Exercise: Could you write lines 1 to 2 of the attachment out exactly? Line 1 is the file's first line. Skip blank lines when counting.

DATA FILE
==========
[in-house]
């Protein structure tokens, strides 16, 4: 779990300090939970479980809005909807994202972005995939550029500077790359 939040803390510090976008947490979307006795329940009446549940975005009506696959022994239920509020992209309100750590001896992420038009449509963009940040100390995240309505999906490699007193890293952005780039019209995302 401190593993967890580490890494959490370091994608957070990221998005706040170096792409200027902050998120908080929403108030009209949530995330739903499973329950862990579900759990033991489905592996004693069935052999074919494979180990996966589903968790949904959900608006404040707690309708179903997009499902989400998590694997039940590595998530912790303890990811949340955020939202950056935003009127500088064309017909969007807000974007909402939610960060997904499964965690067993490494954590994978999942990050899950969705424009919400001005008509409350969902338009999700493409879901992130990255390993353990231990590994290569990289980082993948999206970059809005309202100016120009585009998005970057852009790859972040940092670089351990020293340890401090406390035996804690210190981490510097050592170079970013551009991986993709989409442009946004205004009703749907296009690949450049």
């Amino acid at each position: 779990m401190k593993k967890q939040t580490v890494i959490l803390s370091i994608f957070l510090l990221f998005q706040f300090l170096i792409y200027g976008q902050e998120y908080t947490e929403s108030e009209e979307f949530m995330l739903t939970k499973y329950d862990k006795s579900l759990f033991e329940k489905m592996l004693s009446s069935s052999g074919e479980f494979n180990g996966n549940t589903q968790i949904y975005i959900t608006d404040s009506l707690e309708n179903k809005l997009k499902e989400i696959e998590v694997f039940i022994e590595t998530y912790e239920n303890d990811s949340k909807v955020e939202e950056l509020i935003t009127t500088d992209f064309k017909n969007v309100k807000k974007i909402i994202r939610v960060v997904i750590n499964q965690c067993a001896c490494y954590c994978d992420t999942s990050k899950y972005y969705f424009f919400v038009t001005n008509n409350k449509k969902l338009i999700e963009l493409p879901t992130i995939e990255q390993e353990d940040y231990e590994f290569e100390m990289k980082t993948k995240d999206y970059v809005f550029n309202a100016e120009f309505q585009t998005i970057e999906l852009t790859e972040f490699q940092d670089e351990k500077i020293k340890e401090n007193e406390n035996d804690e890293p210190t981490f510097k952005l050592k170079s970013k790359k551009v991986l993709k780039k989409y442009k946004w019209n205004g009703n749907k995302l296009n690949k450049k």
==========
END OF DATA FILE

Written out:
[in-house]
């Protein structure tokens, strides 16, 4: 779990300090939970479980809005909807994202972005995939550029500077790359 939040803390510090976008947490979307006795329940009446549940975005009506696959022994239920509020992209309100750590001896992420038009449509963009940040100390995240309505999906490699007193890293952005780039019209995302 401190593993967890580490890494959490370091994608957070990221998005706040170096792409200027902050998120908080929403108030009209949530995330739903499973329950862990579900759990033991489905592996004693069935052999074919494979180990996966589903968790949904959900608006404040707690309708179903997009499902989400998590694997039940590595998530912790303890990811949340955020939202950056935003009127500088064309017909969007807000974007909402939610960060997904499964965690067993490494954590994978999942990050899950969705424009919400001005008509409350969902338009999700493409879901992130990255390993353990231990590994290569990289980082993948999206970059809005309202100016120009585009998005970057852009790859972040940092670089351990020293340890401090406390035996804690210190981490510097050592170079970013551009991986993709989409442009946004205004009703749907296009690949450049």